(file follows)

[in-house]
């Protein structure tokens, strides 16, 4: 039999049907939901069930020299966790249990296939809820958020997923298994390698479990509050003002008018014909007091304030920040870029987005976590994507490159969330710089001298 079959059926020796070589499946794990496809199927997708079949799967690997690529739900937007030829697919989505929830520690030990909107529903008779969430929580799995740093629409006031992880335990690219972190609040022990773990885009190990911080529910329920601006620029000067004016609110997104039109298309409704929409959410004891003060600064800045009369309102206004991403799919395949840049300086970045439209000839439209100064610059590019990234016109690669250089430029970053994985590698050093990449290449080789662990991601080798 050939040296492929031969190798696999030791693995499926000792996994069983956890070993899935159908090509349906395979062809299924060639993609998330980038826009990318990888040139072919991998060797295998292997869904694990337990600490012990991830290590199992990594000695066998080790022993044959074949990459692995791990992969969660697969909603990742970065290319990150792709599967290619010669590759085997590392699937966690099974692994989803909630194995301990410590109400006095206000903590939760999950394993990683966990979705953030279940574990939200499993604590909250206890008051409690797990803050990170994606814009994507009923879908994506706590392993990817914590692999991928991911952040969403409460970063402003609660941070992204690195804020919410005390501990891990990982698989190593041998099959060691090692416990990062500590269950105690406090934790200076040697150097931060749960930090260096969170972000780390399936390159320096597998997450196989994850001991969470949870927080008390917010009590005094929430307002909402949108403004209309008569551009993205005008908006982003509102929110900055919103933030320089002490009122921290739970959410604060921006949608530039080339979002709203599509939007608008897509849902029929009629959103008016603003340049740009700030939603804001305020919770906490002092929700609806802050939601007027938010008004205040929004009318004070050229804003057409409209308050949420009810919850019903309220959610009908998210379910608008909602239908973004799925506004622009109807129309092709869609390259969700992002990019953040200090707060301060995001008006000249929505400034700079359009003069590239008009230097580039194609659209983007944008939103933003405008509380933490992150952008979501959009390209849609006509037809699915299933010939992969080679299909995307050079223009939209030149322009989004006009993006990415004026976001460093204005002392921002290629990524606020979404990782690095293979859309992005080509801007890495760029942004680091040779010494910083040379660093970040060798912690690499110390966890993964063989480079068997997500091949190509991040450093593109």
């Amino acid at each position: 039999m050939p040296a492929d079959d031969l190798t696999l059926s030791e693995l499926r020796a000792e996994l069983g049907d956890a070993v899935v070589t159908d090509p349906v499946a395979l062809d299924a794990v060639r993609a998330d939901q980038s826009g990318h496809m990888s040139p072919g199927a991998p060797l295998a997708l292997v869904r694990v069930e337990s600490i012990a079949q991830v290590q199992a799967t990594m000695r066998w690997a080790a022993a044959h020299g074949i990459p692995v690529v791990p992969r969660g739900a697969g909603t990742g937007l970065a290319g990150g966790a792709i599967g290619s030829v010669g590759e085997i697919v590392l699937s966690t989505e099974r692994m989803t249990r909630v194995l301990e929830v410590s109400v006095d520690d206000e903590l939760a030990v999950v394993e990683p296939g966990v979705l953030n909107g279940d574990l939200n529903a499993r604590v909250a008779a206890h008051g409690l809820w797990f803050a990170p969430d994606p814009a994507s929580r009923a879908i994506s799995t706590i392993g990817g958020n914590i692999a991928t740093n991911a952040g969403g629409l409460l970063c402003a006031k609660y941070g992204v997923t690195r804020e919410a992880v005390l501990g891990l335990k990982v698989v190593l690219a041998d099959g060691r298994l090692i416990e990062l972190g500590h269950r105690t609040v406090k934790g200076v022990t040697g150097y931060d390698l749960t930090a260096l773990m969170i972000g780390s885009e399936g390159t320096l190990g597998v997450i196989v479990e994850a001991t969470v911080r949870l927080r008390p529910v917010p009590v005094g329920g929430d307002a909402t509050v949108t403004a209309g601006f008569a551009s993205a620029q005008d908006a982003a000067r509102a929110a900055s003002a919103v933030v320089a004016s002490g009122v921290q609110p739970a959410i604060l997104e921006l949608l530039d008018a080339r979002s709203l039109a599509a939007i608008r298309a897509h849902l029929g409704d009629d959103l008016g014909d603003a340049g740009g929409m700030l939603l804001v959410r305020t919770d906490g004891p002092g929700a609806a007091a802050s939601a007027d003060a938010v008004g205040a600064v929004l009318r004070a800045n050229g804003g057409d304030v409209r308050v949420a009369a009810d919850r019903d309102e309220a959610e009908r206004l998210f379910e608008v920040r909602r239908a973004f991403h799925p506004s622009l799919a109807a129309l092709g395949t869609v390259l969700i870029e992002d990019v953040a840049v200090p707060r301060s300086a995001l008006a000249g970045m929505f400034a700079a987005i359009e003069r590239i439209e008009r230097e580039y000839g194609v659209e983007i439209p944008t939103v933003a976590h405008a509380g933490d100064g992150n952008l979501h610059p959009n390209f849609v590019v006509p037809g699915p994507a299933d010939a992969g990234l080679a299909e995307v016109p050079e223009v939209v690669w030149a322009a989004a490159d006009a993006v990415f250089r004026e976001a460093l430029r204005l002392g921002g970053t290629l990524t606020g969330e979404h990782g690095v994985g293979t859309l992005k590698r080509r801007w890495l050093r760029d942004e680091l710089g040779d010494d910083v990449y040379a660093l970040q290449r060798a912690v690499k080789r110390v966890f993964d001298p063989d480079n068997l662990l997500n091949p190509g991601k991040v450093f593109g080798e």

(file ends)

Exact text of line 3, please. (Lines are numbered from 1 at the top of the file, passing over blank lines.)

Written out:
């Amino acid at each position: 039999m050939p040296a492929d079959d031969l190798t696999l059926s030791e693995l499926r020796a000792e996994l069983g049907d956890a070993v899935v070589t159908d090509p349906v499946a395979l062809d299924a794990v060639r993609a998330d939901q980038s826009g990318h496809m990888s040139p072919g199927a991998p060797l295998a997708l292997v869904r694990v069930e337990s600490i012990a079949q991830v290590q199992a799967t990594m000695r066998w690997a080790a022993a044959h020299g074949i990459p692995v690529v791990p992969r969660g739900a697969g909603t990742g937007l970065a290319g990150g966790a792709i599967g290619s030829v010669g590759e085997i697919v590392l699937s966690t989505e099974r692994m989803t249990r909630v194995l301990e929830v410590s109400v006095d520690d206000e903590l939760a030990v999950v394993e990683p296939g966990v979705l953030n909107g279940d574990l939200n529903a499993r604590v909250a008779a206890h008051g409690l809820w797990f803050a990170p969430d994606p814009a994507s929580r009923a879908i994506s799995t706590i392993g990817g958020n914590i692999a991928t740093n991911a952040g969403g629409l409460l970063c402003a006031k609660y941070g992204v997923t690195r804020e919410a992880v005390l501990g891990l335990k990982v698989v190593l690219a041998d099959g060691r298994l090692i416990e990062l972190g500590h269950r105690t609040v406090k934790g200076v022990t040697g150097y931060d390698l749960t930090a260096l773990m969170i972000g780390s885009e399936g390159t320096l190990g597998v997450i196989v479990e994850a001991t969470v911080r949870l927080r008390p529910v917010p009590v005094g329920g929430d307002a909402t509050v949108t403004a209309g601006f008569a551009s993205a620029q005008d908006a982003a000067r509102a929110a900055s003002a919103v933030v320089a004016s002490g009122v921290q609110p739970a959410i604060l997104e921006l949608l530039d008018a080339r979002s709203l039109a599509a939007i608008r298309a897509h849902l029929g409704d009629d959103l008016g014909d603003a340049g740009g929409m700030l939603l804001v959410r305020t919770d906490g004891p002092g929700a609806a007091a802050s939601a007027d003060a938010v008004g205040a600064v929004l009318r004070a800045n050229g804003g057409d304030v409209r308050v949420a009369a009810d919850r019903d309102e309220a959610e009908r206004l998210f379910e608008v920040r909602r239908a973004f991403h799925p506004s622009l799919a109807a129309l092709g395949t869609v390259l969700i870029e992002d990019v953040a840049v200090p707060r301060s300086a995001l008006a000249g970045m929505f400034a700079a987005i359009e003069r590239i439209e008009r230097e580039y000839g194609v659209e983007i439209p944008t939103v933003a976590h405008a509380g933490d100064g992150n952008l979501h610059p959009n390209f849609v590019v006509p037809g699915p994507a299933d010939a992969g990234l080679a299909e995307v016109p050079e223009v939209v690669w030149a322009a989004a490159d006009a993006v990415f250089r004026e976001a460093l430029r204005l002392g921002g970053t290629l990524t606020g969330e979404h990782g690095v994985g293979t859309l992005k590698r080509r801007w890495l050093r760029d942004e680091l710089g040779d010494d910083v990449y040379a660093l970040q290449r060798a912690v690499k080789r110390v966890f993964d001298p063989d480079n068997l662990l997500n091949p190509g991601k991040v450093f593109g080798e």